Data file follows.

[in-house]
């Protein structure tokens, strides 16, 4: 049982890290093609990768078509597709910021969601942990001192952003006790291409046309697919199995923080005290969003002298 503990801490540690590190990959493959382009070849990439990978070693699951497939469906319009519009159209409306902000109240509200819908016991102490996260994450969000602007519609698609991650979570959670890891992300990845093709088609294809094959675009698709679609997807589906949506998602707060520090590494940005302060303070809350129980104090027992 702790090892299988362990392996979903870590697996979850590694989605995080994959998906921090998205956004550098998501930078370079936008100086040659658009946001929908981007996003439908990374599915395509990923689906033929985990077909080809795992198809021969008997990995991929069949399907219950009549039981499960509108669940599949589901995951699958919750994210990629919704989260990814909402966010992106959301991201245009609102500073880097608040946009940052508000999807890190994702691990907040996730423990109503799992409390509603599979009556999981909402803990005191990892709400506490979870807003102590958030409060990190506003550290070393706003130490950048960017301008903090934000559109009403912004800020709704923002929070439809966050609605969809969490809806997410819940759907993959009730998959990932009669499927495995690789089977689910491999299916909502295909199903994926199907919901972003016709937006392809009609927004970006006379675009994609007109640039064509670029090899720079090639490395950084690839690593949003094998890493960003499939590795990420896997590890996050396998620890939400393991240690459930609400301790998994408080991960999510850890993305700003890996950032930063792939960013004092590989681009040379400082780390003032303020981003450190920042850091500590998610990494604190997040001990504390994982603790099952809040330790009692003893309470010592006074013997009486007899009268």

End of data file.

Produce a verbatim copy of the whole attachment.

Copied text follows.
[in-house]
């Protein structure tokens, strides 16, 4: 049982890290093609990768078509597709910021969601942990001192952003006790291409046309697919199995923080005290969003002298 503990801490540690590190990959493959382009070849990439990978070693699951497939469906319009519009159209409306902000109240509200819908016991102490996260994450969000602007519609698609991650979570959670890891992300990845093709088609294809094959675009698709679609997807589906949506998602707060520090590494940005302060303070809350129980104090027992 702790090892299988362990392996979903870590697996979850590694989605995080994959998906921090998205956004550098998501930078370079936008100086040659658009946001929908981007996003439908990374599915395509990923689906033929985990077909080809795992198809021969008997990995991929069949399907219950009549039981499960509108669940599949589901995951699958919750994210990629919704989260990814909402966010992106959301991201245009609102500073880097608040946009940052508000999807890190994702691990907040996730423990109503799992409390509603599979009556999981909402803990005191990892709400506490979870807003102590958030409060990190506003550290070393706003130490950048960017301008903090934000559109009403912004800020709704923002929070439809966050609605969809969490809806997410819940759907993959009730998959990932009669499927495995690789089977689910491999299916909502295909199903994926199907919901972003016709937006392809009609927004970006006379675009994609007109640039064509670029090899720079090639490395950084690839690593949003094998890493960003499939590795990420896997590890996050396998620890939400393991240690459930609400301790998994408080991960999510850890993305700003890996950032930063792939960013004092590989681009040379400082780390003032303020981003450190920042850091500590998610990494604190997040001990504390994982603790099952809040330790009692003893309470010592006074013997009486007899009268």